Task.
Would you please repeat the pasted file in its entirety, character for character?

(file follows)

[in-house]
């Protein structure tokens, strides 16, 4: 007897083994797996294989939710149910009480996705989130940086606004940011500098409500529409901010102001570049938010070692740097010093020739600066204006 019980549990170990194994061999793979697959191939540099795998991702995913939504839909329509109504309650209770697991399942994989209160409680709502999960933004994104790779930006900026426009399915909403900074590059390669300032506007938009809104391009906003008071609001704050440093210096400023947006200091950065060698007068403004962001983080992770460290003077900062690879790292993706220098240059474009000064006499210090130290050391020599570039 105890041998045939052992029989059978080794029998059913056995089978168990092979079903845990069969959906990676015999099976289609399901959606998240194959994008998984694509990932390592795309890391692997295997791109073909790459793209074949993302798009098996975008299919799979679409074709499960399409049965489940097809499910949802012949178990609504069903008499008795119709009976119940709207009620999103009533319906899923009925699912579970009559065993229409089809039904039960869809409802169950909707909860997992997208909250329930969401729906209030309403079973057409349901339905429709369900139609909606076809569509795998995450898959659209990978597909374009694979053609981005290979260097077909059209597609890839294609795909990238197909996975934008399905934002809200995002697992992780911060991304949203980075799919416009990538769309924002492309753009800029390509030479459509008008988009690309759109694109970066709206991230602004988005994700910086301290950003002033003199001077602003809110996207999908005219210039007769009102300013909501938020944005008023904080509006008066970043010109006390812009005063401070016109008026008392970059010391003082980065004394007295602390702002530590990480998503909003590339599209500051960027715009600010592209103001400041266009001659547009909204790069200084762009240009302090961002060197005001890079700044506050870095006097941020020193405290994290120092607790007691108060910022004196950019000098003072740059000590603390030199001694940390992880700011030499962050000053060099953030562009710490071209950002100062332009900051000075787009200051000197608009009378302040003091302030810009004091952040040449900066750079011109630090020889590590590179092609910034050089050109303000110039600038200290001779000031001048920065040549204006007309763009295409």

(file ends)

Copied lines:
[in-house]
């Protein structure tokens, strides 16, 4: 007897083994797996294989939710149910009480996705989130940086606004940011500098409500529409901010102001570049938010070692740097010093020739600066204006 019980549990170990194994061999793979697959191939540099795998991702995913939504839909329509109504309650209770697991399942994989209160409680709502999960933004994104790779930006900026426009399915909403900074590059390669300032506007938009809104391009906003008071609001704050440093210096400023947006200091950065060698007068403004962001983080992770460290003077900062690879790292993706220098240059474009000064006499210090130290050391020599570039 105890041998045939052992029989059978080794029998059913056995089978168990092979079903845990069969959906990676015999099976289609399901959606998240194959994008998984694509990932390592795309890391692997295997791109073909790459793209074949993302798009098996975008299919799979679409074709499960399409049965489940097809499910949802012949178990609504069903008499008795119709009976119940709207009620999103009533319906899923009925699912579970009559065993229409089809039904039960869809409802169950909707909860997992997208909250329930969401729906209030309403079973057409349901339905429709369900139609909606076809569509795998995450898959659209990978597909374009694979053609981005290979260097077909059209597609890839294609795909990238197909996975934008399905934002809200995002697992992780911060991304949203980075799919416009990538769309924002492309753009800029390509030479459509008008988009690309759109694109970066709206991230602004988005994700910086301290950003002033003199001077602003809110996207999908005219210039007769009102300013909501938020944005008023904080509006008066970043010109006390812009005063401070016109008026008392970059010391003082980065004394007295602390702002530590990480998503909003590339599209500051960027715009600010592209103001400041266009001659547009909204790069200084762009240009302090961002060197005001890079700044506050870095006097941020020193405290994290120092607790007691108060910022004196950019000098003072740059000590603390030199001694940390992880700011030499962050000053060099953030562009710490071209950002100062332009900051000075787009200051000197608009009378302040003091302030810009004091952040040449900066750079011109630090020889590590590179092609910034050089050109303000110039600038200290001779000031001048920065040549204006007309763009295409």